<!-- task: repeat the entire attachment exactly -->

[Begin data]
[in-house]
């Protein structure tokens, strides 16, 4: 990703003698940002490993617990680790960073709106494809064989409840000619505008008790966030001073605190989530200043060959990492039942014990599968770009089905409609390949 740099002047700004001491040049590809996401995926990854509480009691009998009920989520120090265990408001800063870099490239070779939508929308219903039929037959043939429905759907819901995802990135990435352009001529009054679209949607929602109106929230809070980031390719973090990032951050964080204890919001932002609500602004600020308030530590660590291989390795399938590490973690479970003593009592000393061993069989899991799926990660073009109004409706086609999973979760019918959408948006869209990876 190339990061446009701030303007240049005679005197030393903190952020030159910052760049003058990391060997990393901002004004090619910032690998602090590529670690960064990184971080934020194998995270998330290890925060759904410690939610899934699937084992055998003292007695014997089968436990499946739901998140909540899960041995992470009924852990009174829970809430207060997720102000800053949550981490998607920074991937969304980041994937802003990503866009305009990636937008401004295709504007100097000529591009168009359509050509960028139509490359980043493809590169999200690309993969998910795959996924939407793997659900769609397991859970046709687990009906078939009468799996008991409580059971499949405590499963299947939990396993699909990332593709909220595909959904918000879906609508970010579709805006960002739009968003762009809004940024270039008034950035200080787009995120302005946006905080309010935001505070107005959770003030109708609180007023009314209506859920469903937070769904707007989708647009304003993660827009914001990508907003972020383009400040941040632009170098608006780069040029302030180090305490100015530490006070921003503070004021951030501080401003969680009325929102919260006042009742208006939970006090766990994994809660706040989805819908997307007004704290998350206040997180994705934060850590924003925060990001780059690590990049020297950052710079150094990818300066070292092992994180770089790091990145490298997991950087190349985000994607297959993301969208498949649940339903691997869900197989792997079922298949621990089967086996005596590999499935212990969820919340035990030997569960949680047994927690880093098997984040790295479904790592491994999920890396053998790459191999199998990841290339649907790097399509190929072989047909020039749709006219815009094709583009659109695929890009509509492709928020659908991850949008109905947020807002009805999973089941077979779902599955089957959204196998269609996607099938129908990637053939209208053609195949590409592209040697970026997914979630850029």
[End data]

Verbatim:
[in-house]
């Protein structure tokens, strides 16, 4: 990703003698940002490993617990680790960073709106494809064989409840000619505008008790966030001073605190989530200043060959990492039942014990599968770009089905409609390949 740099002047700004001491040049590809996401995926990854509480009691009998009920989520120090265990408001800063870099490239070779939508929308219903039929037959043939429905759907819901995802990135990435352009001529009054679209949607929602109106929230809070980031390719973090990032951050964080204890919001932002609500602004600020308030530590660590291989390795399938590490973690479970003593009592000393061993069989899991799926990660073009109004409706086609999973979760019918959408948006869209990876 190339990061446009701030303007240049005679005197030393903190952020030159910052760049003058990391060997990393901002004004090619910032690998602090590529670690960064990184971080934020194998995270998330290890925060759904410690939610899934699937084992055998003292007695014997089968436990499946739901998140909540899960041995992470009924852990009174829970809430207060997720102000800053949550981490998607920074991937969304980041994937802003990503866009305009990636937008401004295709504007100097000529591009168009359509050509960028139509490359980043493809590169999200690309993969998910795959996924939407793997659900769609397991859970046709687990009906078939009468799996008991409580059971499949405590499963299947939990396993699909990332593709909220595909959904918000879906609508970010579709805006960002739009968003762009809004940024270039008034950035200080787009995120302005946006905080309010935001505070107005959770003030109708609180007023009314209506859920469903937070769904707007989708647009304003993660827009914001990508907003972020383009400040941040632009170098608006780069040029302030180090305490100015530490006070921003503070004021951030501080401003969680009325929102919260006042009742208006939970006090766990994994809660706040989805819908997307007004704290998350206040997180994705934060850590924003925060990001780059690590990049020297950052710079150094990818300066070292092992994180770089790091990145490298997991950087190349985000994607297959993301969208498949649940339903691997869900197989792997079922298949621990089967086996005596590999499935212990969820919340035990030997569960949680047994927690880093098997984040790295479904790592491994999920890396053998790459191999199998990841290339649907790097399509190929072989047909020039749709006219815009094709583009659109695929890009509509492709928020659908991850949008109905947020807002009805999973089941077979779902599955089957959204196998269609996607099938129908990637053939209208053609195949590409592209040697970026997914979630850029």